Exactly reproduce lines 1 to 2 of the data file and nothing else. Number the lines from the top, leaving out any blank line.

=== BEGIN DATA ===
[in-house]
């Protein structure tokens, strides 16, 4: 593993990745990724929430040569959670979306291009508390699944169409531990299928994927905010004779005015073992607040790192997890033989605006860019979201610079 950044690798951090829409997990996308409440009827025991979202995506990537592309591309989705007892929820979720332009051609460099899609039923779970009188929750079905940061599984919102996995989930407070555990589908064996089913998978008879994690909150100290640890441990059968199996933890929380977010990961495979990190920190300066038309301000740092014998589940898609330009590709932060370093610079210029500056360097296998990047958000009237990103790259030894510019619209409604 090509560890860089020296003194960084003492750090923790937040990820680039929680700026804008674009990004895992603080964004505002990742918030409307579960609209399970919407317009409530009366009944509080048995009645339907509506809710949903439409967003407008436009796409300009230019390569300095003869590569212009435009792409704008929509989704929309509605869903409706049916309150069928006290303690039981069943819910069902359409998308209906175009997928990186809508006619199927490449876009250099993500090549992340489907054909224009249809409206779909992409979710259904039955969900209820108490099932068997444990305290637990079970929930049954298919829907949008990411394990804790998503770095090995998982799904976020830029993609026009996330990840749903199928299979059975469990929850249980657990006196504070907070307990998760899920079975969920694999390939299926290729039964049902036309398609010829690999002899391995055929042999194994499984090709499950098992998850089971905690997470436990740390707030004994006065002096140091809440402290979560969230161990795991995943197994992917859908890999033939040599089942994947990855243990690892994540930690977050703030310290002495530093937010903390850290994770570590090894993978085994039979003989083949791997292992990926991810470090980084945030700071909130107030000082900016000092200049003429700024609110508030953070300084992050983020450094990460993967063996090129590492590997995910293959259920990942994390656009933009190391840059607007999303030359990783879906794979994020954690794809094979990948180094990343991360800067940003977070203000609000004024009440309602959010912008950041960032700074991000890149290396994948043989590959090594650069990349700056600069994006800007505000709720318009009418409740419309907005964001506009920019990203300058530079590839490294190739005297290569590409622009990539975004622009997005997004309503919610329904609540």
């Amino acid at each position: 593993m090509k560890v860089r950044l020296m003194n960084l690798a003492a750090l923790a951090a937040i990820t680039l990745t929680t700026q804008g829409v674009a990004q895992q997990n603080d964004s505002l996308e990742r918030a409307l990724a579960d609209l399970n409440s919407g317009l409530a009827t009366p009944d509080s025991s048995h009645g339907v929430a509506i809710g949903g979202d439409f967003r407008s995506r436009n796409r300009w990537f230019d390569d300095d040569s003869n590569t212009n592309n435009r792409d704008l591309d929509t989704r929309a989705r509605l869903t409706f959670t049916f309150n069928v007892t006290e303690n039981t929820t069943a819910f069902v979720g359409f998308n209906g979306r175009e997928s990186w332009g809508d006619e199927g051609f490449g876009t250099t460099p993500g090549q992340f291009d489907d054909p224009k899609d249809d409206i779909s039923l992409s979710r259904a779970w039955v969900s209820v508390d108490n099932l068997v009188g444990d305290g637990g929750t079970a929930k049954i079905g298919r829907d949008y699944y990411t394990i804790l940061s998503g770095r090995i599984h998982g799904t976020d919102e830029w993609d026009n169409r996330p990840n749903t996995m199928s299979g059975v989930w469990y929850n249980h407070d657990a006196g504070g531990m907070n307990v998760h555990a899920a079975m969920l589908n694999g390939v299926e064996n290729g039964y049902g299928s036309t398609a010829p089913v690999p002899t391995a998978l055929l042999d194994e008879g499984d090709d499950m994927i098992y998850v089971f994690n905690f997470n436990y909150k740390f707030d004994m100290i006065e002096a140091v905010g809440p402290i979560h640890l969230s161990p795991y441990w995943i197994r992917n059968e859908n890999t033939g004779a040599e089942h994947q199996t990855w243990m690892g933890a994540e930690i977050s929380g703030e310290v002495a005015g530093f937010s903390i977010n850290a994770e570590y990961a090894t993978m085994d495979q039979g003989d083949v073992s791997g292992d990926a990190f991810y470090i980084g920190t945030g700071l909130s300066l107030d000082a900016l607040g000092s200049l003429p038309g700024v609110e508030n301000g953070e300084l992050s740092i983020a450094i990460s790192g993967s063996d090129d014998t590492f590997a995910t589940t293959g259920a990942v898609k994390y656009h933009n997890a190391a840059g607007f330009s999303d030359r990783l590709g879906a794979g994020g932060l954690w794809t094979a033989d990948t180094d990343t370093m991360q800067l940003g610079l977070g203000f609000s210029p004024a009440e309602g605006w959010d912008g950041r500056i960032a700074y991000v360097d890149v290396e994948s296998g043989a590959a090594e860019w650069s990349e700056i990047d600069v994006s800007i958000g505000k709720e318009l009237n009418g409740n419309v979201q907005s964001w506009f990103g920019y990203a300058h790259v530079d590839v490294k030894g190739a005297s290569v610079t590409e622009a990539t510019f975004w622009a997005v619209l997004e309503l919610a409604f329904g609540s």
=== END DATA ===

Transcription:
[in-house]
């Protein structure tokens, strides 16, 4: 593993990745990724929430040569959670979306291009508390699944169409531990299928994927905010004779005015073992607040790192997890033989605006860019979201610079 950044690798951090829409997990996308409440009827025991979202995506990537592309591309989705007892929820979720332009051609460099899609039923779970009188929750079905940061599984919102996995989930407070555990589908064996089913998978008879994690909150100290640890441990059968199996933890929380977010990961495979990190920190300066038309301000740092014998589940898609330009590709932060370093610079210029500056360097296998990047958000009237990103790259030894510019619209409604 090509560890860089020296003194960084003492750090923790937040990820680039929680700026804008674009990004895992603080964004505002990742918030409307579960609209399970919407317009409530009366009944509080048995009645339907509506809710949903439409967003407008436009796409300009230019390569300095003869590569212009435009792409704008929509989704929309509605869903409706049916309150069928006290303690039981069943819910069902359409998308209906175009997928990186809508006619199927490449876009250099993500090549992340489907054909224009249809409206779909992409979710259904039955969900209820108490099932068997444990305290637990079970929930049954298919829907949008990411394990804790998503770095090995998982799904976020830029993609026009996330990840749903199928299979059975469990929850249980657990006196504070907070307990998760899920079975969920694999390939299926290729039964049902036309398609010829690999002899391995055929042999194994499984090709499950098992998850089971905690997470436990740390707030004994006065002096140091809440402290979560969230161990795991995943197994992917859908890999033939040599089942994947990855243990690892994540930690977050703030310290002495530093937010903390850290994770570590090894993978085994039979003989083949791997292992990926991810470090980084945030700071909130107030000082900016000092200049003429700024609110508030953070300084992050983020450094990460993967063996090129590492590997995910293959259920990942994390656009933009190391840059607007999303030359990783879906794979994020954690794809094979990948180094990343991360800067940003977070203000609000004024009440309602959010912008950041960032700074991000890149290396994948043989590959090594650069990349700056600069994006800007505000709720318009009418409740419309907005964001506009920019990203300058530079590839490294190739005297290569590409622009990539975004622009997005997004309503919610329904609540």